Letters To A Young Teacher – All That Goodness

Photo: Tada "Anchan" Akihiro

Photo: Tada “Anchan” Akihiro

Letters To A Young Teacher – Continued…
Here’s a question: When there is an absence of fear, what opens up for you? What presents itself?
Teach from there.
Right now I think curiosity arises when there is an absence of fear. But the curiosity is from the absence of fear, not the path that works with fear when it’s present.
I see what you mean. When you are not afraid, you are in touch with your curiosity. No problem. But what you are wondering about here, (what you are curious about because you are not afraid), is what path do you take when you are afraid. How do you cope with your fear when you are afraid?
Fear, trepidation, anxiety are emotions I’ve been thinking about a lot lately, particularly in regards to the technique, and teaching the technique. How do I work with those emotions when I am teaching, and experiencing them? What do I do in the moment? Those aren’t necessarily questions I expect anyone to be able to definitively answer, but they’re questions I’ve been posing to myself.
Finding a good question to pose is key, and you’ve found one.
When I’m working with a student I’m able to continue despite my fear, but it becomes more overwhelming when I’m putting my hands on a teacher.
Ah, yes. Why is this? Why do so many of us get scared when working with a teacher? Alexander had a hunch. That we want to be right, recognized as good, praised, liked, approved of. That we don’t want to be seen or judged as wrong, untalented, stupid, slow, bad. That we don’t want to be unvalued, unappreciated, rejected. We all want to please our teacher, (or our mom, or dad, or any authority figure), and we’re afraid we won’t.
Of course, if the teacher tends to be overly severe, destructively critical, unkind, unskilled at giving constructive feedback, our task becomes that much more challenging. But not impossible. And if we are also overly severe, destructively critical, unkind, and unskilled at giving constructive feedback to ourselves, or to the teacher, then our task becomes that much more challenging. And this is how so many of us are toward ourselves and others in situations like these.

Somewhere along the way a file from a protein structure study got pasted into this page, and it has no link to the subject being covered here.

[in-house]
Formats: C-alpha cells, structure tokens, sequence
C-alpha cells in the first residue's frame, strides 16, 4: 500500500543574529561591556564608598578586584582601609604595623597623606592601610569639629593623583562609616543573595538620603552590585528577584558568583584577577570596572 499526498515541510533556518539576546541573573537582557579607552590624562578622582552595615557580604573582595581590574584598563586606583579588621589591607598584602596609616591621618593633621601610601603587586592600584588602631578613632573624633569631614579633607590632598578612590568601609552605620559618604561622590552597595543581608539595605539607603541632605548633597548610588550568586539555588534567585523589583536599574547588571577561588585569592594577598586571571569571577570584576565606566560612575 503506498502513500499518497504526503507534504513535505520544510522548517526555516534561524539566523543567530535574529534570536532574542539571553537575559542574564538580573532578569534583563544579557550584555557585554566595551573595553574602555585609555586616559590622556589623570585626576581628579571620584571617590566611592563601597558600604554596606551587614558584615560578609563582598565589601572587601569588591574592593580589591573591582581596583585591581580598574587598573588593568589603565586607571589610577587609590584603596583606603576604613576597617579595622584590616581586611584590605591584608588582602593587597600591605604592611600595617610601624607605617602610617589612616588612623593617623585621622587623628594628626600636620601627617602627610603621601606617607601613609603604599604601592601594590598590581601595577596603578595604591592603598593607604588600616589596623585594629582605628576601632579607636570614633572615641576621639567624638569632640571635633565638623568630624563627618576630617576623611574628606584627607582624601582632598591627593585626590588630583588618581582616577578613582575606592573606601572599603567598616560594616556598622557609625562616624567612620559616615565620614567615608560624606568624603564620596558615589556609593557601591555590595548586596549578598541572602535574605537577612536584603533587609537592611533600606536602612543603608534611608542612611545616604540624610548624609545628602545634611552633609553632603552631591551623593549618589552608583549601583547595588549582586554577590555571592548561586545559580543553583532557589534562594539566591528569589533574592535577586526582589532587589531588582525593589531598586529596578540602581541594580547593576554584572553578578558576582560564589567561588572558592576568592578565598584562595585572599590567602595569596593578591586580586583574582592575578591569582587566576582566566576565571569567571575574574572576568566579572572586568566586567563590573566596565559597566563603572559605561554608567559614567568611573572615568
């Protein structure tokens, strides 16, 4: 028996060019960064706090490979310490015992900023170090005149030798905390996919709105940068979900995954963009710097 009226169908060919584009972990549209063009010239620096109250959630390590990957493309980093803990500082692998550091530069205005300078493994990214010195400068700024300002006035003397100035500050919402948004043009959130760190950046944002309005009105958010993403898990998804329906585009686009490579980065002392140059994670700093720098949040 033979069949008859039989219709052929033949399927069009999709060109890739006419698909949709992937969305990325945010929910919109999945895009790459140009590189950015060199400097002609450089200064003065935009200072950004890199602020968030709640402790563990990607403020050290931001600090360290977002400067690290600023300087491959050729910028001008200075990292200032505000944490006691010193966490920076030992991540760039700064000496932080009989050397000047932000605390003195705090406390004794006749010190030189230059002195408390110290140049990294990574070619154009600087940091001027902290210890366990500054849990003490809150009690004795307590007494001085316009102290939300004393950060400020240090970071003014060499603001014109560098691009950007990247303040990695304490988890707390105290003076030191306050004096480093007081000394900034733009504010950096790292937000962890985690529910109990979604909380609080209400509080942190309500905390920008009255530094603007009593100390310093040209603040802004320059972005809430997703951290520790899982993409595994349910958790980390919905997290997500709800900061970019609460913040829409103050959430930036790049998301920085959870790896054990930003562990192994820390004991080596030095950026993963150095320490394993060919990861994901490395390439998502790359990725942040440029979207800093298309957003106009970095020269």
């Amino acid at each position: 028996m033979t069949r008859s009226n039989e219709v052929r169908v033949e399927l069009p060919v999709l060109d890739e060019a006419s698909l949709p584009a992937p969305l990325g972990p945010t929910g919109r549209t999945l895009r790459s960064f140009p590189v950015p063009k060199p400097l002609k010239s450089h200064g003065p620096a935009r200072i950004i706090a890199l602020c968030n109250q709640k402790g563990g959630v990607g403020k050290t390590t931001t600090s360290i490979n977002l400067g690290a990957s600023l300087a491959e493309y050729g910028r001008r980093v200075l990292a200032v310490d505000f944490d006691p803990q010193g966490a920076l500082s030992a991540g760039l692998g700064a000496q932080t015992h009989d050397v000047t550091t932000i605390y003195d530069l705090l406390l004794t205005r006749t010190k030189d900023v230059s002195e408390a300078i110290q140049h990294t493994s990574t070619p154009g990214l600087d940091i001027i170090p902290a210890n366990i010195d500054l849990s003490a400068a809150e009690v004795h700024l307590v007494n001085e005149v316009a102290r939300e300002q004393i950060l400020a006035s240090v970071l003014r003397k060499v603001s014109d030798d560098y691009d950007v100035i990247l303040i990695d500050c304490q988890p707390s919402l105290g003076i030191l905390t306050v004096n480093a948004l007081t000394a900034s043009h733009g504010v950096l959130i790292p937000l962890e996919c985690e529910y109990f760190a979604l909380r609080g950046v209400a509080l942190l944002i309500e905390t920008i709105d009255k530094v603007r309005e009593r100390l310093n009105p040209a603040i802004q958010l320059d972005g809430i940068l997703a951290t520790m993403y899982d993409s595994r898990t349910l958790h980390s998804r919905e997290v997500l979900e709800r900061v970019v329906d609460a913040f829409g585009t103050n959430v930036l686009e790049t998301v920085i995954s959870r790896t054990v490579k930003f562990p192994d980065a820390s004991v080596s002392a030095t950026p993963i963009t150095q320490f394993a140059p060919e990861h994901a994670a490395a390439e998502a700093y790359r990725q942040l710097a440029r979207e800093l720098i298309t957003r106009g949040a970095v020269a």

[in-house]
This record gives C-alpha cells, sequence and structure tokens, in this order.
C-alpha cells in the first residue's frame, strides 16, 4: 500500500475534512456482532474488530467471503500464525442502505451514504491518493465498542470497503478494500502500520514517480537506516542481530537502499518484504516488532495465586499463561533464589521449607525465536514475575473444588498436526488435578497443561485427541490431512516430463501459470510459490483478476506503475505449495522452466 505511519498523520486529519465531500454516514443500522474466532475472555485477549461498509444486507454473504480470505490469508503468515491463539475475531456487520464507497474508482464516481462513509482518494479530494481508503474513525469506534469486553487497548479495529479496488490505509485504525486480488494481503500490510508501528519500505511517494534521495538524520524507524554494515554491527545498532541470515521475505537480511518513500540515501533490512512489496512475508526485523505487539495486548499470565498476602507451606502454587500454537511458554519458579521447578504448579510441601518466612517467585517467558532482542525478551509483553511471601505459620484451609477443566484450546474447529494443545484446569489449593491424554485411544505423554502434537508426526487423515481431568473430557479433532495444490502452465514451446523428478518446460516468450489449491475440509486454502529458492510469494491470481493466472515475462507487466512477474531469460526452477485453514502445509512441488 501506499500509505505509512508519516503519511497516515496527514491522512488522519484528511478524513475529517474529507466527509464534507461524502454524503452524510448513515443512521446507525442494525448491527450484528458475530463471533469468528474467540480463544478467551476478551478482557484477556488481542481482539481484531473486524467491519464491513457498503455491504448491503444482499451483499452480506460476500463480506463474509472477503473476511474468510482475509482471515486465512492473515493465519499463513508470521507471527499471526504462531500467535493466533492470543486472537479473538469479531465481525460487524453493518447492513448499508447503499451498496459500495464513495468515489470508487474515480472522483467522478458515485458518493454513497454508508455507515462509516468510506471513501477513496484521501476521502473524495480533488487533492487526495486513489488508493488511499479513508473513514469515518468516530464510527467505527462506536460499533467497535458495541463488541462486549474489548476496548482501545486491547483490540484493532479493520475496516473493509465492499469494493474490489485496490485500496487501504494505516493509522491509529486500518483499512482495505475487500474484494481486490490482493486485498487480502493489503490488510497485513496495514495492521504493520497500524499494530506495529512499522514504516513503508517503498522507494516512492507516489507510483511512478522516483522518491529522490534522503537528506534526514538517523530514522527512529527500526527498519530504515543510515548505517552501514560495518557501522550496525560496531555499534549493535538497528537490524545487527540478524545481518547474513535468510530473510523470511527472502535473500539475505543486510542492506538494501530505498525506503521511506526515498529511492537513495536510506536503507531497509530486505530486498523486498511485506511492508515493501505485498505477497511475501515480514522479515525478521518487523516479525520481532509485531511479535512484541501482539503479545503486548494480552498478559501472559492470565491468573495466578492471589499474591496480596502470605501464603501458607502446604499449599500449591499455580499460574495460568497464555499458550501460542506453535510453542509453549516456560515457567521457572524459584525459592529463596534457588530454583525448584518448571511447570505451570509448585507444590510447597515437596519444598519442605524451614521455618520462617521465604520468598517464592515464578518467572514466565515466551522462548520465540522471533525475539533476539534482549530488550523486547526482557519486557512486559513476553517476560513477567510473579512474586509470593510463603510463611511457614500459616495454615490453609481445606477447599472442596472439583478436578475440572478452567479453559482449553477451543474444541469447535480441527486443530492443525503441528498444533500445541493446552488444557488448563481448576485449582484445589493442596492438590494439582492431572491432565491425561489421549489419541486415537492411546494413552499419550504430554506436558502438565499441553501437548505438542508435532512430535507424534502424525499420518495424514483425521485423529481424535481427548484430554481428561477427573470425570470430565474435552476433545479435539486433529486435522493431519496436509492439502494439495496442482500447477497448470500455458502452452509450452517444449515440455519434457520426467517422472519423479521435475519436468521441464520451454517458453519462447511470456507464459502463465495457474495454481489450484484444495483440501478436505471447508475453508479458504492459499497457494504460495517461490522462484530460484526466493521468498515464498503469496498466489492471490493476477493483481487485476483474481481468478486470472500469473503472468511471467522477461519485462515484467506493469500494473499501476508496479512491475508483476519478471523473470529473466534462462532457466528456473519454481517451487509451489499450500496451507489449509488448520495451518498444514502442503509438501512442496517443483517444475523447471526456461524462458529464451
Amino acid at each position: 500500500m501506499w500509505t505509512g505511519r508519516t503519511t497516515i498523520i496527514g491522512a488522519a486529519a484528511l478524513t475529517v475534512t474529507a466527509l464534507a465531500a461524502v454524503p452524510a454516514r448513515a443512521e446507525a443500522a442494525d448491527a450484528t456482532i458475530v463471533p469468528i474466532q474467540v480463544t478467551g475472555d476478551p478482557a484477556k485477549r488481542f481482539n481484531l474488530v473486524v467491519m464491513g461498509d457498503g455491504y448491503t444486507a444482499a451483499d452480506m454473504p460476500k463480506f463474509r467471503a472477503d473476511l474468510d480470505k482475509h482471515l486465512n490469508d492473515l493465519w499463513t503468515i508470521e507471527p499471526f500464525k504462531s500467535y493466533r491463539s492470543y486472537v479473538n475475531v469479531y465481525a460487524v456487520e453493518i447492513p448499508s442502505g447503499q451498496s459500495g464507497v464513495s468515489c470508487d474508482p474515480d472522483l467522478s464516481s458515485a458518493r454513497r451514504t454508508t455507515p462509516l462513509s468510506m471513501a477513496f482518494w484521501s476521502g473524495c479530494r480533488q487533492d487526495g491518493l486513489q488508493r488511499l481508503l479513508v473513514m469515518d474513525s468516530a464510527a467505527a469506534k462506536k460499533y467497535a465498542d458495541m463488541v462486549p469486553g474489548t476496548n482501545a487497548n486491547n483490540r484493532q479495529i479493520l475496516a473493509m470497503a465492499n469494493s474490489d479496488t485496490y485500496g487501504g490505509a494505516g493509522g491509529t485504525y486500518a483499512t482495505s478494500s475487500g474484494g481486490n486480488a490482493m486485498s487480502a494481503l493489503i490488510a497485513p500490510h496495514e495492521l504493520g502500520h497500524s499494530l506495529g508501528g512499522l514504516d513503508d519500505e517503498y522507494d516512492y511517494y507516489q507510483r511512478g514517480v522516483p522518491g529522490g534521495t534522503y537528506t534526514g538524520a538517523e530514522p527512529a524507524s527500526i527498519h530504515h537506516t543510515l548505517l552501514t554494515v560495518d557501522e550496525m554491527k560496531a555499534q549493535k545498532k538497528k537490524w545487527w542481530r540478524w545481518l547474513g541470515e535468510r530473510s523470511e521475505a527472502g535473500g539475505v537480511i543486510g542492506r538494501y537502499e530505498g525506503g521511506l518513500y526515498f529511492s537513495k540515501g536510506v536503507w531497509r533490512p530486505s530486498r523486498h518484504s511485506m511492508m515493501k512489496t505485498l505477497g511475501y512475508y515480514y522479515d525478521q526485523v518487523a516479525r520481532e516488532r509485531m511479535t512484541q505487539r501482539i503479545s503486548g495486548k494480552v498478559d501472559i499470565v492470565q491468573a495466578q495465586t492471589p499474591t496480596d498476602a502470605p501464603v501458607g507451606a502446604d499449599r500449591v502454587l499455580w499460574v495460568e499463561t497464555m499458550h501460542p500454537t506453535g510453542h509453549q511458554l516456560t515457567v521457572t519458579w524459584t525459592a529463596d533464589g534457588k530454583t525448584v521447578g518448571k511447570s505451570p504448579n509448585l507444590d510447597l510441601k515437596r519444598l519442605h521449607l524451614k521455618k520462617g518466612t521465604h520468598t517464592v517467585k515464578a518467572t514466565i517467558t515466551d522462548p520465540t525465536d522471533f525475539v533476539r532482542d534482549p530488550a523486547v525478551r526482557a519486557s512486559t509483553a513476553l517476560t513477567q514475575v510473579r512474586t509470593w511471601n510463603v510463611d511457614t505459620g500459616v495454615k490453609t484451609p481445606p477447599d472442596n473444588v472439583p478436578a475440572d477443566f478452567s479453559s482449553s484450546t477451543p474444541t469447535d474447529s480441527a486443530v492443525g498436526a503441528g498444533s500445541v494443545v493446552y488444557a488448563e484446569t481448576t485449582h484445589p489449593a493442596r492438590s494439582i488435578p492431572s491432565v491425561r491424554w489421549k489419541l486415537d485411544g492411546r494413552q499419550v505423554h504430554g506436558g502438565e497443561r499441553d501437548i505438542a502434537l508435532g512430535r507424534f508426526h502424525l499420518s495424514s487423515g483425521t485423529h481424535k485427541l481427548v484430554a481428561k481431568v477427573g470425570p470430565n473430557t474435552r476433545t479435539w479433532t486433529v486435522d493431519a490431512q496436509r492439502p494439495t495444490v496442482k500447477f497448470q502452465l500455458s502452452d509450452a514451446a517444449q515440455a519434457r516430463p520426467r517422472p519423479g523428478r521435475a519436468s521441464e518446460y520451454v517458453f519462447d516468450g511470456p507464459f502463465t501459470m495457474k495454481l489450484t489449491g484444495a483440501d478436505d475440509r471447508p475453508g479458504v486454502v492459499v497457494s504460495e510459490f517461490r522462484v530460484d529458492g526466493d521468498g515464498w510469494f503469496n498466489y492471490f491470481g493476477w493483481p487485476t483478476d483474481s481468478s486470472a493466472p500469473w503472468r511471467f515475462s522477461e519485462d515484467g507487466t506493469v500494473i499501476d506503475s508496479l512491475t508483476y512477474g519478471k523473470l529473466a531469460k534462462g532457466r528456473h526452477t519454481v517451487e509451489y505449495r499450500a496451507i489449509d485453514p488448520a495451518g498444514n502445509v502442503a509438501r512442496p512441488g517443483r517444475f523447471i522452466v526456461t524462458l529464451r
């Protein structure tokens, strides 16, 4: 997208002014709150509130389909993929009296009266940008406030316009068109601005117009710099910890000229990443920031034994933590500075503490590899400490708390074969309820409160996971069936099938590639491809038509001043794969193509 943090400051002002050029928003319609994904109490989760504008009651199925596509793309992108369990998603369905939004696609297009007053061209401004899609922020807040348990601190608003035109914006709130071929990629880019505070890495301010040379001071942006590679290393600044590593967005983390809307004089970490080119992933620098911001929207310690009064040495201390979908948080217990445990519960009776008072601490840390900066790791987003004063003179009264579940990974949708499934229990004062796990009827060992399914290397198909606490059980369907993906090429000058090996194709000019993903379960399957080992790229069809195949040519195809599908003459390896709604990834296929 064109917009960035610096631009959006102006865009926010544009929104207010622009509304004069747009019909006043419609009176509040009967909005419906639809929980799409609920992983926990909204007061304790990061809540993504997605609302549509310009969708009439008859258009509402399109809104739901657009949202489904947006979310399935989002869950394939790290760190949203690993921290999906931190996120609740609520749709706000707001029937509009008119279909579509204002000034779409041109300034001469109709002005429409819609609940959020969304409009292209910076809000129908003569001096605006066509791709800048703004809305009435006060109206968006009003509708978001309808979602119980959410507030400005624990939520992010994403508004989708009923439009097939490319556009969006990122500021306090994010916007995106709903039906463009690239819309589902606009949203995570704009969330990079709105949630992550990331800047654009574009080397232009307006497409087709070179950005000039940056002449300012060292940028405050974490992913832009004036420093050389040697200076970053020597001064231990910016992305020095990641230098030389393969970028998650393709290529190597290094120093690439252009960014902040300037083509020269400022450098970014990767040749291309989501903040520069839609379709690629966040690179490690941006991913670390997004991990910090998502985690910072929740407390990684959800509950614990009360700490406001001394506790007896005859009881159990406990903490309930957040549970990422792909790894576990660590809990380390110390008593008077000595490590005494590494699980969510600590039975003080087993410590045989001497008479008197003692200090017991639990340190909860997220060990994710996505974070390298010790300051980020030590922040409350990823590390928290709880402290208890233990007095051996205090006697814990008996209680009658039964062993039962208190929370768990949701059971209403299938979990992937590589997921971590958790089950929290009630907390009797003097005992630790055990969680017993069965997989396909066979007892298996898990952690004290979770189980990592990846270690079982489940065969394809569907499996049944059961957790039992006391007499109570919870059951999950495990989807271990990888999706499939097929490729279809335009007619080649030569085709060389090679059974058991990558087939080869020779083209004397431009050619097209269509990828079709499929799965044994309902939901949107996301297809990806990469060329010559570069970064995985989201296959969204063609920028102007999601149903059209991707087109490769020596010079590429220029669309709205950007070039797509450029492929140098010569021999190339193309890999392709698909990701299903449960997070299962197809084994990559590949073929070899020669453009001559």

So what to do when, there you are, afraid, and working with a teacher. There’s a lot of ways into a solution. But let’s see if we can keep it simple.
You know that quote from Rumi, Out beyond ideas of wrongdoing and rightdoing, there is a field. I’ll meet you there. How can we get ourselves into that field? Because inside of that field lies less fear. Erika Whittaker, the person who studied Alexander’s work longer than any human being, even Alexander, told me once that Alexandrian inhibition was decision. I did not get this for quite awhile, and then I did. You make a decision like, “Next week when I work with my teacher my decision, my hearts desire, is to live inside this field of no rightdoing or wrongdoing. You can’t make the decision lightly. You’ve got to sit with it, inside of it, maybe for days. This decision has to sink down to the bottom of your soul. Then, as Alexander said, you do your best to stick to that decision against your habit of life. When you are living inside that decision, even for a minute, inside of that minute, you are free, free from your fearful life habit. That’s a huge accomplishment, reason for a party, I tell my students. If you’re with your teacher, and you fall back into your pattern, no problem. It’s another moment of opportunity. (Alexander referred to this as “the critical moment”, but I prefer calling it “a moment of opportunity.) You might, in that moment, even let your teacher know what you are working on. Why not? (One of my favorite questions.)